Custody, Access and Child Support: Findings from The National Longitudinal Survey of Children and Youth

III - WHEN PARENTS SEPARATE: CANADIAN CHILDREN FROM BROKEN FAMILIES AND THE LAW

As we have seen, increasing numbers of children from broken homes were born to parents who did not marry. How then do these parents settle the issues of custody, access and child support and what kind of impact do these decisions have on the day-to-day lives of the children? Do unmarried parents act differently when they separate, or is the care of the children settled in a similar way regardless of the type of union?

Children from Broken Families Come Disproportionately from Common-Law Unions

Of all children from birth to age 11 born in a two-parent family who were sampled by the NLSCY, 13 percent were born into a common-law union that had not been formalized into a marriage at the time of the survey. The majority of children (52 percent) were born to couples who had not lived together before marriage and another 32 percent were born to married parents who had first lived together (See Figure 6).

Figure 6: Distribution of Children Aged 0-11 and of Children from Broken Families, According to Type of Parents' Union--Canada--NLSCY 1994-1995

Figure 6: Distribution of Children Aged 0-11 and of Children from Broken Families, According to Type of Parents' Union--Canada--NLSCY 1994-1995

[ Description of Figure 6 ]

Looking only at children whose parents have separated, we see that the distribution is quite different: only 30 percent of these children came from married couples who had not lived together before marriage and a slightly greater proportion (34 percent) were from common-law couples who had not married at the time of the survey. Children born to common-law unions were clearly over-represented among children who experienced the break-up of their families. Moreover, when we look at the data by birth cohort, the trend is clearly more pronounced for the younger cohorts (see Table 1). As the percentage of children born to common-law unions increases, it naturally makes up a larger proportion of all children who have experienced their parents' separation. Among children from broken families in the 1983-1984 cohorts, 21 percent had parents living common-law and that proportion jumped to 54 percent for the 1991-1992 cohorts.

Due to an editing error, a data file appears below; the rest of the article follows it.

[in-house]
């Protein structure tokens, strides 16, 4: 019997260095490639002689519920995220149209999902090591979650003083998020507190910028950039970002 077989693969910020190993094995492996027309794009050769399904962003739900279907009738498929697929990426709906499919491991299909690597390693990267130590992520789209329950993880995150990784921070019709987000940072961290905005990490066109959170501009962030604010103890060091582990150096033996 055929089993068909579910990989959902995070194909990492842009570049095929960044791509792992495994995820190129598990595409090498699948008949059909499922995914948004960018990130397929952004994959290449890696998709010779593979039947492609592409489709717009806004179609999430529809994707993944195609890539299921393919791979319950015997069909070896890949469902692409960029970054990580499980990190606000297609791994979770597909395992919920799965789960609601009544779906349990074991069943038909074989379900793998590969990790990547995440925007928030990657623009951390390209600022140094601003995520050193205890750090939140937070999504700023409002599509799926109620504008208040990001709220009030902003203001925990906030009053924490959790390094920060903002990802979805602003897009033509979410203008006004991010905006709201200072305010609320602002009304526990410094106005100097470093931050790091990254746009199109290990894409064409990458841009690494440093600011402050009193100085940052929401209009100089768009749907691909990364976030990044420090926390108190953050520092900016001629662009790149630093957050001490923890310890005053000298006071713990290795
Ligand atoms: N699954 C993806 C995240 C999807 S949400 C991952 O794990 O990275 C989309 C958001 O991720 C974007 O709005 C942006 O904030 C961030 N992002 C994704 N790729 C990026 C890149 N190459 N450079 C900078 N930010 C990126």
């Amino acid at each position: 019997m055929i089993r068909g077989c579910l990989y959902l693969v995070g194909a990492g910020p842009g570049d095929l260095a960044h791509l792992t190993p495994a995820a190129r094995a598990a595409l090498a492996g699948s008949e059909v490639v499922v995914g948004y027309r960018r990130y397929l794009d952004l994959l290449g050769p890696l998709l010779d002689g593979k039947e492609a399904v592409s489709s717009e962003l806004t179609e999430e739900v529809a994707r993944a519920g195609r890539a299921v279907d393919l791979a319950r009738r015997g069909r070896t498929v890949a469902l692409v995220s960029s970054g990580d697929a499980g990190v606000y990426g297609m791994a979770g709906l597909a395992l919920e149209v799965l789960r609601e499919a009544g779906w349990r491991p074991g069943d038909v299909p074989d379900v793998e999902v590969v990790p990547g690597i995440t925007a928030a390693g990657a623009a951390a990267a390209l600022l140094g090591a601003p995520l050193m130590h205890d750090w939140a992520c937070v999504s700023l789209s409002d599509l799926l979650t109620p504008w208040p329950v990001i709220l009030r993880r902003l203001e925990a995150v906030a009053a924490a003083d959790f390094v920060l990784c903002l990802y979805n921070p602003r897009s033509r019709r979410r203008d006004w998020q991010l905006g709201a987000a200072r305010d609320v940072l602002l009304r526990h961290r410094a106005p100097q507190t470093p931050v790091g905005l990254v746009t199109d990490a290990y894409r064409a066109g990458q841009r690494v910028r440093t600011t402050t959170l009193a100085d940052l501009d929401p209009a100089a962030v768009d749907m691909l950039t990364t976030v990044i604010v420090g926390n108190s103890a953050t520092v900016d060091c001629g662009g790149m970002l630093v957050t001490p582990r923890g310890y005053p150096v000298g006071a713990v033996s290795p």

It will be seen below that the type of broken union has an impact on the likelihood that the parents will obtain a court order for custody and child support.

Table 1: Distribution of All Children and of Children from Broken Families 1 by Cohort and Type of Parental Union at Time of Birth--NLSCY, Cycle 1, 1994-1995

1983-1984 Cohorts (10-11 years)
Birth Cohorts Common-
Law
Common-
Law,
Married Since
Marriage,
Common-
Law
Before
Marriage,
No
Common-
Law
Before
Total N 2
All children 6.9 3.5 25.8 63.7 100 3574
Children from broken families 21.2 4.9 31.8 42.1 100 733

1985-1986 Cohorts (8-9 years)
Birth Cohorts Common-
Law
Common-
Law,
Married Since
Marriage,
Common-
Law
Before
Marriage,
No
Common-
Law
Before
Total N
All children 8.3 4.1 31.4 56.2 100 3514
Children from broken families 27.1 6.6 32.9 33.4 100 594

Cohortes de 1987-1988 (6-7 ans)
Birth Cohorts Common-
Law
Common-
Law,
Married Since
Marriage,
Common-
Law
Before
Marriage,
No
Common-
Law
Before
Total N
1987-1988 Cohorts (6-7 years) 12.6 3.9 31.2 52.3 100 3344
Children from broken families 34.0 6.9 32.5 26.6 100 532

1989-1990 Cohorts (4-5 years)
Birth Cohorts Common-
Law
Common-
Law,
Married Since
Marriage,
Common-
Law
Before
Marriage,
No
Common-
Law
Before
Total N
All children 13.6 3.5 33.8 49.1 100 3512
Children from broken families 48.6 2.6 31.0 17.8 100 425

1991-1992 Cohorts (2-3 years)
Birth Cohorts Common-
Law
Common-
Law,
Married Since
Marriage,
Common-
Law
Before
Marriage,
No
Common-
Law
Before
Total N
All children 18.3 2.6 34.8 44.3 100 3429
Children from broken families 53.5 1.6 28.9 16.0 100 254

Were these findings observed uniformly across the country? Yes, with the exception of Quebec where the trend was more pronounced. In Quebec, a larger proportion of all NLSCY children were born to common-law couples (29 percent), so it is not surprising to find that children born to these couples constitute a larger fraction (50 percent) of those children who experienced a family break-up (See Figure 7).

Figure 7: Distribution of Children Aged 0-11 and of Children from Broken Families, According to Type of Parents' Union--Quebec--NLSCY 1994-1995

Figure 7: Distribution of Children Aged 0-11 and of Children from Broken Families, According to Type of Parents' Union--Quebec--NLSCY 1994-1995

[ Description of Figure 7 ]

The next question to address is how custody and child support are resolved, whether or not the parents were married. Is the existence of a custody or child support court order linked to the type of union (marriage, common-law) and to the legal status of the separation (divorce, legal separation, de facto separation)? To begin answering this question, we first examine the trends in divorce rates among married couples.

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